Jazz Grant’s collage animation addresses themes of identity, displacement and escape
In 1973, Jamaican filmmaker Perry Henzell produced his cult hit, The Harder They Come. Starring singer Jimmy Cliff, who plays the protagonist named Ivanhoe Martin, the film follows a country man as he leaves his rural home for Kingston in a quest to become famous. Things don’t go as planned, and he ends up battling against all-things music industry, police corruption, religion and drug dealers. The film also rose to acclaim for its reggae soundtrack, with some stating that it “brought reggae to the world” – featuring the likes of Toots and the Maytals, Desmond Dekker and, naturally, some songs by Jimmy Cliff.
It’s this very film that informed the latest accomplishment of London-born artist Jazz Grant. Known for her cut-and-paste works and animations, she was recently commissioned by print publication and platform Boy.Brother.Friend to work on an animated film, titled Rhyging Sun – a name taken from ‘Rhyging’, a variant of ‘raging’ in Jamaican Patois. Riddled in signature collage style, the work is composed from imagery sourced from Henzell’s The Harder They Come, ignited by Jazz’s flare for hand-cut processes, research and the arduous (and most enjoyable) method of stop-motion animation. “It was an immensely difficult task,” she says of the film’s initiation, “but I saw it as an opportunity to create something really ambitious.”
The Harder They Come is a film that Jazz has always thought of fondly. “It’s one of the most iconic films and had such a big impact on me when I first watched it,” she says. “It still does.” In this regard, the film manifests as a window into a place that leaves her feeling both connected and disconnected – especially from having to explain her Jamaican roots to others, even if she feels physically distanced from the country. But not too long ago, Jazz found herself at a literary festival in Jamaica and ended up meeting Justine Henzell, the director’s daughter, before asking permission to incorporate the film’s clips into a collaged animation. “She was enthusiastic about it, which came as a really incredible surprise to me. Actually, it was one of the most exciting moments in my life when she said yes. I’ll always treasure that.”
With the project underway, Jazz continued to watch the film “over and over” to seek out the most prominent visuals. It was an interesting take no less, having to observe the film she knew so well with a different angle – or, as she puts it, “with the eye of viewing a still, found image”. Downloading the selected moments as frames per second, she then went on to lay each of these snippets out on A3 paper as if they were a contact sheet or film reel. This was shortly followed by the printing and collage process, where each individual frame was artfully composed with intricate, detailed composure. She then scanned the sheets into her laptop and layered each of them in Photoshop as a stop-motion animation, using Premier Pro as her tool for piecing all the bits together. Dan Hylton-Nuamah was onboarded to work on the score for the film.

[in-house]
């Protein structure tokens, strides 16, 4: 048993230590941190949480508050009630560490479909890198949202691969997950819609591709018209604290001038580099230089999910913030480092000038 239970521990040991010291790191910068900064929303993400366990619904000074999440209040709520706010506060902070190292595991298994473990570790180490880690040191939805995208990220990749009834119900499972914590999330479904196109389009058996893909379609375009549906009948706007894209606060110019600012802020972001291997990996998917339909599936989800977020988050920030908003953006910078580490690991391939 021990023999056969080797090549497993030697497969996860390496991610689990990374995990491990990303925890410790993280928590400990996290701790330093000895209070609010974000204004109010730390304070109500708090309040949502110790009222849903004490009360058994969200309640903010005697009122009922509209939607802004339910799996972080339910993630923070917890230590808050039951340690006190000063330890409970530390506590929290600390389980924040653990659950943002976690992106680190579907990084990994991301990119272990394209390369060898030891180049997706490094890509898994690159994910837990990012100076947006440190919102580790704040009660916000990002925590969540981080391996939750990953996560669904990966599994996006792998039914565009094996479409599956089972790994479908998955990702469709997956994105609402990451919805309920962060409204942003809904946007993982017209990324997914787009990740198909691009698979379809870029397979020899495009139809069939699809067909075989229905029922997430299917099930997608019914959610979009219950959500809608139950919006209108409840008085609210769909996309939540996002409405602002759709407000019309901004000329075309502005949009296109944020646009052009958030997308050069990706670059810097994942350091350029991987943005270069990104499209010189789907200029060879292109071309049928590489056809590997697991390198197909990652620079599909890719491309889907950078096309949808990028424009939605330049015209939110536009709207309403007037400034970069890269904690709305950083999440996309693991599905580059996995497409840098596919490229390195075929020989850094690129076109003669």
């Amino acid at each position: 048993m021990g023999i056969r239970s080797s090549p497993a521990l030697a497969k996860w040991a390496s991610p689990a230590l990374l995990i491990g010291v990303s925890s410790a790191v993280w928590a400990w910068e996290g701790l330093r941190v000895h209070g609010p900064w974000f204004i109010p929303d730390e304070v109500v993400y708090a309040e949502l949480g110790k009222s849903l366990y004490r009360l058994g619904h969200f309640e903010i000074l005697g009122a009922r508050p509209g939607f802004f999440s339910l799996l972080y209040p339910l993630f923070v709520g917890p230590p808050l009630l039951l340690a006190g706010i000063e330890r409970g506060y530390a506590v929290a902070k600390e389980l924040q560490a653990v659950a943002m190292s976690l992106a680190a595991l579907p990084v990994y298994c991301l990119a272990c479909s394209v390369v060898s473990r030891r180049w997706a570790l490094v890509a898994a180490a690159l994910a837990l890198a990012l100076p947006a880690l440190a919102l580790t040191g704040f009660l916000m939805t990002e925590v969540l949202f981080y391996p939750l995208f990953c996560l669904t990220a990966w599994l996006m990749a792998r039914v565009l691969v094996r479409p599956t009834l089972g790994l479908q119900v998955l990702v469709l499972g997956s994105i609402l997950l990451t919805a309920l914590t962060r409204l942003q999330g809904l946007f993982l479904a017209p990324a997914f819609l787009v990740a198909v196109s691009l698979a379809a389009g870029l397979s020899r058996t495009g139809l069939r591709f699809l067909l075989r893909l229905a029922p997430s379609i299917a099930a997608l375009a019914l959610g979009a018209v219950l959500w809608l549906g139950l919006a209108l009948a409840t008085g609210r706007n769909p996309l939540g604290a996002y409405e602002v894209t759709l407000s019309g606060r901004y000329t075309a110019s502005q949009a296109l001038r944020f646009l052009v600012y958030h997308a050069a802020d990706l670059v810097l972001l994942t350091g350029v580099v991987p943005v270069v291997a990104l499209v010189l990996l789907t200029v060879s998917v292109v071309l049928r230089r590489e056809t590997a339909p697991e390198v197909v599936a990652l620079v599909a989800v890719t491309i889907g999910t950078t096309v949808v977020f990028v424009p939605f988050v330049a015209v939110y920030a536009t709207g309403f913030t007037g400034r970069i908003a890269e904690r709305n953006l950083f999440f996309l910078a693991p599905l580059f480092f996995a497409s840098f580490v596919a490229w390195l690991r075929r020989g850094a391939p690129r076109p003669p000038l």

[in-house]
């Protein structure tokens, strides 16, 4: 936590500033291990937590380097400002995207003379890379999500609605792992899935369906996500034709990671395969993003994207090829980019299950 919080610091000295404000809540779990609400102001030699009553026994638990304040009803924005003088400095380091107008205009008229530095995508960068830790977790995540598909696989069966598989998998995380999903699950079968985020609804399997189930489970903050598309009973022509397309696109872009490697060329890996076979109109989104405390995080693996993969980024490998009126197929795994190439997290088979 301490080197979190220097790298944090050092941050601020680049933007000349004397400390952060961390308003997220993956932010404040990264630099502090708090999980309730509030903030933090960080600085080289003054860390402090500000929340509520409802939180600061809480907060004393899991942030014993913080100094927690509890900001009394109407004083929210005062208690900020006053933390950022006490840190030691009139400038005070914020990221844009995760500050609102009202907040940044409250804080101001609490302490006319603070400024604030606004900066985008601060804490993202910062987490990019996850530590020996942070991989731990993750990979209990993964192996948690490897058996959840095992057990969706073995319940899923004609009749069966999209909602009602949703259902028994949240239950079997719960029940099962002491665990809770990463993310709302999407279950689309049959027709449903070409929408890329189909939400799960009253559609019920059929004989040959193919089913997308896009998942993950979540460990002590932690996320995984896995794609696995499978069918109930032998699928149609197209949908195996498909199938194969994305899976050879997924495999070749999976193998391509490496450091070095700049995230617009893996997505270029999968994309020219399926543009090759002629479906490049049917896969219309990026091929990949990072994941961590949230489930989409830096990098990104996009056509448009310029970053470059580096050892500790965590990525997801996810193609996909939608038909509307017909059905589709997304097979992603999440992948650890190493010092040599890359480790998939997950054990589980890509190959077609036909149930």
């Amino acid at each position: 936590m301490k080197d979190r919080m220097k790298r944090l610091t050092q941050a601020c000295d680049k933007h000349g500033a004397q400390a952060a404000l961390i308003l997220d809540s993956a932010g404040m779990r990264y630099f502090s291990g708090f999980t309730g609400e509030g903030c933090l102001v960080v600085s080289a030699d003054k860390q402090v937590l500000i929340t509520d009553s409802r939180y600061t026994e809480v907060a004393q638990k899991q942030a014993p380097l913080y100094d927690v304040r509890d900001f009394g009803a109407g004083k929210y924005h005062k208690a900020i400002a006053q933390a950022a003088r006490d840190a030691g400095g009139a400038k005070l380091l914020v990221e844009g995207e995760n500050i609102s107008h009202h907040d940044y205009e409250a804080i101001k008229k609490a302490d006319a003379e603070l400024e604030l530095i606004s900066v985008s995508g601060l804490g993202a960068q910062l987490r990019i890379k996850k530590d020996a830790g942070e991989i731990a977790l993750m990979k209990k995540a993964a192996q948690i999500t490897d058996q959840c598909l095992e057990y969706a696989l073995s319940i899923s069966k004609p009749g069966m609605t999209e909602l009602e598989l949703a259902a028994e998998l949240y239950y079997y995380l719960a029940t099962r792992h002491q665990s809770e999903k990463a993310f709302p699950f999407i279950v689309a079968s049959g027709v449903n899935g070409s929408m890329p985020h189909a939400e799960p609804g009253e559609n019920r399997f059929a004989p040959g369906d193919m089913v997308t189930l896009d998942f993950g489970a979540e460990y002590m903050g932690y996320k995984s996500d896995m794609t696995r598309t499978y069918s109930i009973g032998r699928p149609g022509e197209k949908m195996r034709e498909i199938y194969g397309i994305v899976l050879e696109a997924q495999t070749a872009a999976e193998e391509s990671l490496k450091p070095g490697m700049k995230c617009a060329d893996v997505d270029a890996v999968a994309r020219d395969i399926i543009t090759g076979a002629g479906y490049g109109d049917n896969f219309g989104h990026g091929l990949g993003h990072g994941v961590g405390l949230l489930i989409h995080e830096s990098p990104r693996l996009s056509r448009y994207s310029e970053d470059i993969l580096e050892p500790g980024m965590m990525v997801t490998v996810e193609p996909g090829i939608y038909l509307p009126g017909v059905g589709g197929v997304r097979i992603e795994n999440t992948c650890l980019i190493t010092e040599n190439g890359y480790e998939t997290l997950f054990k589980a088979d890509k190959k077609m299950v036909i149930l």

The final composition sees the merging of many cinematic moments, each framing the journey of a meteor as it gradually edges close to earth. Signalling the demise of the world, Jazz pinpoints Sun Kissed Sweethearts as one of the key moments from her animation. It’s a piece that references the original film’s protagonist, Ivan (or Jimmy Cliff) and Elsa (Janet Bartley), as they embrace in the water “rebelliously, against the preacher’s wishes – who’s also her guardian.” She adds: “The scene is cut between the both of them singing at church, with them naked in the water. It’s such a visually beautiful and cheeky moment in the film. The water and the lovers are almost indistinguishable; the quality is loose and dreamy. It can feel wrong to mess with an original image, but I cut them out, placed them on top of a rotating sun. Something in the liquid-like quality of the NASA image allowed for a similar texture to the original, yet a completely different feeling occurs. It’s really simple and often the best collages are. It just resonates.”
The art of collage is a widely used technique, chosen mostly for its ease of telling stories and ability to blend different – sometimes opposing – ideas into one unified approach. For Jazz, it’s a way of making sense of her identity, as well as addressing a reoccurring dream she’s been having: one that centres on the end of the world. “There is lava crawling down my street, the same height as the buildings that surround it. Or, the water levels are rising and increasingly large waves are crashing through the house, and I’m always relatively subdued in them. I’m trying to escape but there’s also a feeling that there is no escape, so I simultaneously marvel at the beauty in the impending doom caused by extreme natural disaster.”
Perhaps this is why Rhyging Sun has such a wildly illusory manner out it. Because, after all, it’s reflective of a dream. But more importantly, Jazz’s animation has been created as a means of understanding more about herself – which is just what Ivan set out to do in Henzell’s The Harder They Come.
You can watch Jazz’s Rhyging Sun below.